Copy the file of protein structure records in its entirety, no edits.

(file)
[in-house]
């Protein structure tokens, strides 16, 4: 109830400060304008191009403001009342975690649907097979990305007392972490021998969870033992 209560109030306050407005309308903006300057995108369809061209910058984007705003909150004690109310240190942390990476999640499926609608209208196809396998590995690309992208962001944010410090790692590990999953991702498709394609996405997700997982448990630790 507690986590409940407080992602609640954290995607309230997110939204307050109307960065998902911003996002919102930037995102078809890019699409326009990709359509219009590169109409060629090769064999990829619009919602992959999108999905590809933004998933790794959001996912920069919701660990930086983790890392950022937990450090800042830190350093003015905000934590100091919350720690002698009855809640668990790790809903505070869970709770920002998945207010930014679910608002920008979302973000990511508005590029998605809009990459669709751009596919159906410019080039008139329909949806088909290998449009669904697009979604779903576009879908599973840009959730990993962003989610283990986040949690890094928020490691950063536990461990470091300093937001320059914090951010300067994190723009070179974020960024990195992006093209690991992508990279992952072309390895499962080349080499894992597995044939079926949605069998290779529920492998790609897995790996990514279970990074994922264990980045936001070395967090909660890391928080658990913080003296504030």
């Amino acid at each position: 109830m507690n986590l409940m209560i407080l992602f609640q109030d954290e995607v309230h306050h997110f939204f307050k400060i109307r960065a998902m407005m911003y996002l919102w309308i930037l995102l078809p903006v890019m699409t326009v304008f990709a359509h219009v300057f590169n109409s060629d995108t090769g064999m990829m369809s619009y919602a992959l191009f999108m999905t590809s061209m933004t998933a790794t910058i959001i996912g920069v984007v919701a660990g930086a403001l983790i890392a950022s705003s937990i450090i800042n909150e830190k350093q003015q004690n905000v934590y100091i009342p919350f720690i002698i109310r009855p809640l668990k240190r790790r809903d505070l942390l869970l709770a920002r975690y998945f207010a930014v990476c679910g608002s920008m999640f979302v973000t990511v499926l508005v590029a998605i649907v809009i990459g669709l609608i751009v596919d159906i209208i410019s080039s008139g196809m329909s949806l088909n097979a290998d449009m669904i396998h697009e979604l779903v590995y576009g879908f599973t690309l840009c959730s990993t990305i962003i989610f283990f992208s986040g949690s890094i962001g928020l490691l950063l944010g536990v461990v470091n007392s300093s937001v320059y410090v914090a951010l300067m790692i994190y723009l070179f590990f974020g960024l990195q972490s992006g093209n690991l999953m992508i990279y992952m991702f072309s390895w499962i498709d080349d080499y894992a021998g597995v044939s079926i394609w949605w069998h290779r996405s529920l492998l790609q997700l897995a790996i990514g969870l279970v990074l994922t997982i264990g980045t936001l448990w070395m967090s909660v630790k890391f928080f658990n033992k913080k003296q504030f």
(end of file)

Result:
[in-house]
């Protein structure tokens, strides 16, 4: 109830400060304008191009403001009342975690649907097979990305007392972490021998969870033992 209560109030306050407005309308903006300057995108369809061209910058984007705003909150004690109310240190942390990476999640499926609608209208196809396998590995690309992208962001944010410090790692590990999953991702498709394609996405997700997982448990630790 507690986590409940407080992602609640954290995607309230997110939204307050109307960065998902911003996002919102930037995102078809890019699409326009990709359509219009590169109409060629090769064999990829619009919602992959999108999905590809933004998933790794959001996912920069919701660990930086983790890392950022937990450090800042830190350093003015905000934590100091919350720690002698009855809640668990790790809903505070869970709770920002998945207010930014679910608002920008979302973000990511508005590029998605809009990459669709751009596919159906410019080039008139329909949806088909290998449009669904697009979604779903576009879908599973840009959730990993962003989610283990986040949690890094928020490691950063536990461990470091300093937001320059914090951010300067994190723009070179974020960024990195992006093209690991992508990279992952072309390895499962080349080499894992597995044939079926949605069998290779529920492998790609897995790996990514279970990074994922264990980045936001070395967090909660890391928080658990913080003296504030």
């Amino acid at each position: 109830m507690n986590l409940m209560i407080l992602f609640q109030d954290e995607v309230h306050h997110f939204f307050k400060i109307r960065a998902m407005m911003y996002l919102w309308i930037l995102l078809p903006v890019m699409t326009v304008f990709a359509h219009v300057f590169n109409s060629d995108t090769g064999m990829m369809s619009y919602a992959l191009f999108m999905t590809s061209m933004t998933a790794t910058i959001i996912g920069v984007v919701a660990g930086a403001l983790i890392a950022s705003s937990i450090i800042n909150e830190k350093q003015q004690n905000v934590y100091i009342p919350f720690i002698i109310r009855p809640l668990k240190r790790r809903d505070l942390l869970l709770a920002r975690y998945f207010a930014v990476c679910g608002s920008m999640f979302v973000t990511v499926l508005v590029a998605i649907v809009i990459g669709l609608i751009v596919d159906i209208i410019s080039s008139g196809m329909s949806l088909n097979a290998d449009m669904i396998h697009e979604l779903v590995y576009g879908f599973t690309l840009c959730s990993t990305i962003i989610f283990f992208s986040g949690s890094i962001g928020l490691l950063l944010g536990v461990v470091n007392s300093s937001v320059y410090v914090a951010l300067m790692i994190y723009l070179f590990f974020g960024l990195q972490s992006g093209n690991l999953m992508i990279y992952m991702f072309s390895w499962i498709d080349d080499y894992a021998g597995v044939s079926i394609w949605w069998h290779r996405s529920l492998l790609q997700l897995a790996i990514g969870l279970v990074l994922t997982i264990g980045t936001l448990w070395m967090s909660v630790k890391f928080f658990n033992k913080k003296q504030f």